A short time later, Sergeant Gorman found a hunting knife in the kitchen covered with reddish-brown stains. The two officers ordered defendant to take off the clothes he was wearing and seized them as evidence. The stained shoes were also taken. Defendant was transported to Area 3 Headquarters of the Chicago Police Department. Mrs. Strong and her son Ardell were taken to the station in another vehicle. There, according to the two officers, defendant changed the statement he made earlier. He said that in the afternoon of the day before, he, Ardell and Wendaland were in the basement of the Strong home. Ardell left. Defendant said that he had an urge, he picked up a knife and struck Wendaland in the chest. A short time after defendant made the inculpatory oral statement, Officer O'Neil called the office of the State's Attorney of Cook County. An assistant on duty spoke to him and asked if defendant was advised of his constitutional rights and whether defendant wanted to give a statement. Officer O'Neil answered both questions in the affirmative, although he did not explain the basis of his assertion that defendant was willing to give a statement. At about 12:00 noon, defendant was taken to the office of the State's Attorney where he gave a written confession. After the confession was transcribed, defendant corrected and signed it.

Evidence which the court heard on hearing of defendant's motion to suppress the oral statements and the written confession established that he was born in Mississippi where he attended school to the eighth grade. Although he lived in that state until he was 21, defendant never was gainfully employed there. In Chicago he worked at menial jobs before he moved in with the Strong family. While living with the Strongs, and at the time of his arrest, defendant was employed in a restaurant in the Chicago Loop. When he gave the written confession, he was asked whether he could read and write. Defendant answered, "A little, not much, not too much." Defendant denied he was warned concerning his constitutional rights; he denied making the written statement; and swore that "[I] told them I did not want to make a statement. . . . That's right." After hearing Sergeant Gorman, Officer O'Neil, Mrs. Strong, the Assistant State's Attorney, the court reporter who corroborated the other witnesses concerning the written confession, and defendant himself, the trial judge found that defendant was adequately warned of his rights and overruled the motion to suppress.

Defendant's motion to suppress questioned whether prosecution authorities complied with the mandate of Miranda when they took defendant's oral statements and the written confession. Sergeant Gorman testified that in the Strong residence, the morning of August 6, he gave defendant the Miranda warnings. This testimony was corroborated by Officer O'Neil and, more importantly, by Mrs. Strong, wife of defendant's stepbrother. By the requisite degree of proof, the evidence established that defendant was adequately warned of his constitutional rights before he was subjected to custodial interrogation. Narro v. United States, 370 F.2d 329 (5th Cir 1966).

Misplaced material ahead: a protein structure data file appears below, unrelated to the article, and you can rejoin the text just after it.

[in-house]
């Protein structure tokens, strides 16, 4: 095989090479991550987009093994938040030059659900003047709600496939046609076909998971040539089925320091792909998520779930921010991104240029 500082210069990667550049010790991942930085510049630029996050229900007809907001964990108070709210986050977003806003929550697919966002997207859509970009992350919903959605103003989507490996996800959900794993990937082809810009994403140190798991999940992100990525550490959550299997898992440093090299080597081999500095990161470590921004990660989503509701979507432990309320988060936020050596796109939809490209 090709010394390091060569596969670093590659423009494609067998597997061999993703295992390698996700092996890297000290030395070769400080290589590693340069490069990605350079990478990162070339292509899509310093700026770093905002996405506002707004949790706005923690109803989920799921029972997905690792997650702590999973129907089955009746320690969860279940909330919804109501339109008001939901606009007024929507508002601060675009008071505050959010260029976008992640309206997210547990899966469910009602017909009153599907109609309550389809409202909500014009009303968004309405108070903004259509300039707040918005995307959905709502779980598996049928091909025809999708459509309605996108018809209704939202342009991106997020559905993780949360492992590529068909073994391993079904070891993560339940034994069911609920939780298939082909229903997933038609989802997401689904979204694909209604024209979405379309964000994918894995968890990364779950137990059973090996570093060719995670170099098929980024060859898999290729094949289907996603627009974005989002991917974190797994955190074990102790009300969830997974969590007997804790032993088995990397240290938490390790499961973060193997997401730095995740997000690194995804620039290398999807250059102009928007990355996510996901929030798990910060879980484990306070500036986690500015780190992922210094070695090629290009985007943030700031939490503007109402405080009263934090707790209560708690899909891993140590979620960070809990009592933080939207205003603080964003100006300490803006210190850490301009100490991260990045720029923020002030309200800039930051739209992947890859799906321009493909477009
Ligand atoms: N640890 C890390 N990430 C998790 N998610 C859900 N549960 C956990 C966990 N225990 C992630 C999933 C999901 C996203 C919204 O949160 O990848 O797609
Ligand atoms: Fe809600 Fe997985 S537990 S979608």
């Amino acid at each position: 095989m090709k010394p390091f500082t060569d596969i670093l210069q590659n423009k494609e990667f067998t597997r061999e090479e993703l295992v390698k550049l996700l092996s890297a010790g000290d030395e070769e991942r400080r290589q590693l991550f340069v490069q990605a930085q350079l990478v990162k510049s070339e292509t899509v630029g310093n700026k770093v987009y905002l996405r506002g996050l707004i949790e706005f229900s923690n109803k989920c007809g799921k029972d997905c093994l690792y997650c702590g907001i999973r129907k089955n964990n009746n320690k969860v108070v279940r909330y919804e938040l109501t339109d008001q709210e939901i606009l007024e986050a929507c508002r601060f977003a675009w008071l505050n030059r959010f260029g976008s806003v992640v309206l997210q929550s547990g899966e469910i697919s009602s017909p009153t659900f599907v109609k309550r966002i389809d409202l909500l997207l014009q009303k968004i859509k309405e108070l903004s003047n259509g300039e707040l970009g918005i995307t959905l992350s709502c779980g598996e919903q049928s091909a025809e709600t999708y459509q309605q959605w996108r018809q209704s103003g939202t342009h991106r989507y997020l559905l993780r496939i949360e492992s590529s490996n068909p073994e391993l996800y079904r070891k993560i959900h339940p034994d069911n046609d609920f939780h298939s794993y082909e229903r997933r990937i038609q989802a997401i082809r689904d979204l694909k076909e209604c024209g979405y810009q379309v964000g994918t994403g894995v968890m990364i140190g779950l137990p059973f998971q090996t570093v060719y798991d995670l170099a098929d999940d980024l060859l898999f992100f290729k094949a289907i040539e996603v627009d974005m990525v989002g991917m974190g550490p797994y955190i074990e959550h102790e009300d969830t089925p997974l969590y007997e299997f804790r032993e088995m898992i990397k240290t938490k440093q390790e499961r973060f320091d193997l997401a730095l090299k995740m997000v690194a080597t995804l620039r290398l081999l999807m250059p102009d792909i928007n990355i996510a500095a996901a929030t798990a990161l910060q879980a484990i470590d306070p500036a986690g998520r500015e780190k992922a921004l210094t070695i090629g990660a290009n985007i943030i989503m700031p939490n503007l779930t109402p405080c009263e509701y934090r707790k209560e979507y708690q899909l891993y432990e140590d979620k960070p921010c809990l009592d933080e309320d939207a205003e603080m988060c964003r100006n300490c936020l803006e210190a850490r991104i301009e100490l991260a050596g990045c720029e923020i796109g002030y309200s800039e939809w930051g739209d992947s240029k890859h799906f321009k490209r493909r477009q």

Implicit in the trial court's denial of defendant's motion to suppress was a finding that before he made the inculpatory oral statement at Area 3 Headquarters defendant had been adequately warned of his constitutional rights. Defendant challenges this finding with the contention that the record does not show he was given the Miranda warnings at the Headquarters. In other words, defendant contends that the warnings given him at the Strong home a very short time earlier that morning, should have been, but were not repeated. This contention, however, is answered by People v. Hill, 39 Ill.2d 125, 233 N.E.2d 367, where the court said, 39 Ill.2d 125, at 131-132:

It should be made clear that once Miranda's mandate was complied with at the threshold of the questioning it was not necessary to repeat the warnings at the beginning of each successive interview. To adopt an automatic second warning system would be to add a perfunctory ritual to police procedures rather than providing the meaningful set of procedural safeguards envisioned by Miranda. Gorman v. United States (1st Cir) 380 F.2d 158, 164.

Therefore, a second Miranda warning was not necessary immediately before defendant gave the inculpatory oral statement. People v. Sievers, 255 Cal.App.2d 34, 62 Cal Rptr 841 (1967).

Defendant's next contention is that the trial judge denied his motion to suppress although there was no evidence that defendant waived his Miranda rights before he gave the oral statements. Defendant points to the three witnesses who gave testimony concerning what occurred the morning of August 6. The witnesses were Sergeant Gorman, Officer O'Neil and Mrs. Strong. The record discloses that none of the three witnesses was asked any question which disclosed what the defendant did or said after Sergeant Gorman gave him the Miranda warnings. As a consequence, the record is silent concerning waiver by defendant of his constitutional rights prior to his giving the oral statements.

Defendant relies on the language of Miranda: 384 U.S. 436, at 475:

If the interrogation continues without the presence of an attorney and a statement is taken, a heavy burden rests on the government to demonstrate that the defendant knowingly and intelligently waived his privilege against self ...